Monday, May 7, 2012
At some point, it happens to all of us. At the Chronicle of Higher Education, Eliana Osborn offers her advice. Here’s one of the comments following the article:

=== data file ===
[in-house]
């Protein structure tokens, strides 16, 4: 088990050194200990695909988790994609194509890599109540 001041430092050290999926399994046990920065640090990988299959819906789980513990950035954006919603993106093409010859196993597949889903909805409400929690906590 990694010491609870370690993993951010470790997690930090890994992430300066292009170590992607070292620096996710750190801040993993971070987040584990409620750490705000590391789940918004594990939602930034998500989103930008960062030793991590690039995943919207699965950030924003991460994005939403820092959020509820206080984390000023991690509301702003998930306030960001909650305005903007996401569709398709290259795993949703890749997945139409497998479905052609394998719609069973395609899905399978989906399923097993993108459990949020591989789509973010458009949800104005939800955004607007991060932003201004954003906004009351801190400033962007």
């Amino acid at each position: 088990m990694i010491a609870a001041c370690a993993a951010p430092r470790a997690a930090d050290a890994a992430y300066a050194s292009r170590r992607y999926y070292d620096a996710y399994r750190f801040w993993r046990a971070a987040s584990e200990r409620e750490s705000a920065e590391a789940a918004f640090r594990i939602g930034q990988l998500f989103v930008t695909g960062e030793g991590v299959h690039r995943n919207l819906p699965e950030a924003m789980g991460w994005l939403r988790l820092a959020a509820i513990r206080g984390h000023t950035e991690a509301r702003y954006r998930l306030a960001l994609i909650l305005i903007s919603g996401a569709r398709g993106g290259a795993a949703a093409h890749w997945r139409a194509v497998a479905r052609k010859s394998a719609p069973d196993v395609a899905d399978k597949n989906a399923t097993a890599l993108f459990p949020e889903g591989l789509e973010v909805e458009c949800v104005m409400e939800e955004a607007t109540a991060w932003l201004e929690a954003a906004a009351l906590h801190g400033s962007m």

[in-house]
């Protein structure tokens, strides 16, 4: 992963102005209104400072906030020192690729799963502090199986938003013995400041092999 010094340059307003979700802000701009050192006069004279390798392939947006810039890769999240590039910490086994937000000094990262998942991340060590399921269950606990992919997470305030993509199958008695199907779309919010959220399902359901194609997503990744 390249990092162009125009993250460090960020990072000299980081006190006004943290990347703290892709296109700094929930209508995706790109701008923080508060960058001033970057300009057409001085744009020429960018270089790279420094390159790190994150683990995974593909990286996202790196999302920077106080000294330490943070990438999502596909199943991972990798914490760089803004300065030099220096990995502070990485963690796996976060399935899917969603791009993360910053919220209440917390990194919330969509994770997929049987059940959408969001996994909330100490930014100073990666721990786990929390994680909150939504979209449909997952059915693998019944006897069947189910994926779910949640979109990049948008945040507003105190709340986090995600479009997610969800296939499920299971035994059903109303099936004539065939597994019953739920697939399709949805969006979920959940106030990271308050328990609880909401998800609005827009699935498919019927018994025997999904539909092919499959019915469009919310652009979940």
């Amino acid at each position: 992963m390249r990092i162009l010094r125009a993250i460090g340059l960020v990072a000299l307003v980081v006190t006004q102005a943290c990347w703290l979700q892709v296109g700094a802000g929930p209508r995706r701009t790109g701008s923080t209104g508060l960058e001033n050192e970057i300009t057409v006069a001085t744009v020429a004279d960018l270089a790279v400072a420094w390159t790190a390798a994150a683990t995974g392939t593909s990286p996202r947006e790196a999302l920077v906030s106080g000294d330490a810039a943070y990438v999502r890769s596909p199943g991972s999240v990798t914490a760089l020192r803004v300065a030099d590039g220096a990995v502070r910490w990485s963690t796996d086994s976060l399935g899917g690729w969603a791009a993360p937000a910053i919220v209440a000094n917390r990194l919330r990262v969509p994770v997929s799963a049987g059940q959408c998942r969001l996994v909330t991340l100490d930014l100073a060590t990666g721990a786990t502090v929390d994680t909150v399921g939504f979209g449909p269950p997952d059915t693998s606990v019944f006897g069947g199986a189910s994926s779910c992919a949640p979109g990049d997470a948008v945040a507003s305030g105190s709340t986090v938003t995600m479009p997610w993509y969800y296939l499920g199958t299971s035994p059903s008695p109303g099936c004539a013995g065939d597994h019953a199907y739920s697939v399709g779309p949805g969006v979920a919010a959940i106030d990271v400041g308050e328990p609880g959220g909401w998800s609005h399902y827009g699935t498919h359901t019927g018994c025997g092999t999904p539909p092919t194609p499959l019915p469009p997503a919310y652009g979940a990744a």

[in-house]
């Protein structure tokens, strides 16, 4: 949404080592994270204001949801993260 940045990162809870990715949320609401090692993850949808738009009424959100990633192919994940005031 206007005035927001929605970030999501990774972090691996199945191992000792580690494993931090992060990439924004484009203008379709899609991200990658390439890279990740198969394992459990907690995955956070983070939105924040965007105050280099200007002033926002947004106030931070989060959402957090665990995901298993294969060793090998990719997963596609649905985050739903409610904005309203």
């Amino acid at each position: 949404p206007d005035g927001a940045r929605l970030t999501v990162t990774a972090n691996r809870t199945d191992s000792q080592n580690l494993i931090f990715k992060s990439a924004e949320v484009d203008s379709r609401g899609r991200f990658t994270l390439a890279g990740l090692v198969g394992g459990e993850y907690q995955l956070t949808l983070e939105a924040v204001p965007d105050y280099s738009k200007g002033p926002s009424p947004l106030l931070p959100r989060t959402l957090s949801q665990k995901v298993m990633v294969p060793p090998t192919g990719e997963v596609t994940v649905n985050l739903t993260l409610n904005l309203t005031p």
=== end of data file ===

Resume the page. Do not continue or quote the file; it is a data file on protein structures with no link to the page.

I have a lot of stories that I can tell, to zip up class interest. Sometimes I tell half a joke, then move on, and wait to see if someone'll ask about the rest. Anything about sex or toilet paper always perks students up. Or a relevant, or even irrelevant, celebrity anecdote. This works for me because I have a very good memory for stories and am rather jocular anyway. But a lot depends on your in-class persona. I agree that long classes do require a lot of changes in activities. Some other possibilities: going around the room and having everyone comment ("everyone name a color"). Or ask everyone born between January and April to comment. Or--whatever. The point is to shake up the expected order. You can often do that by getting students to participate in a non-threatening way: "Suppose I wanted to tell a story about a dentist. What would be a good first name for a dentist character?"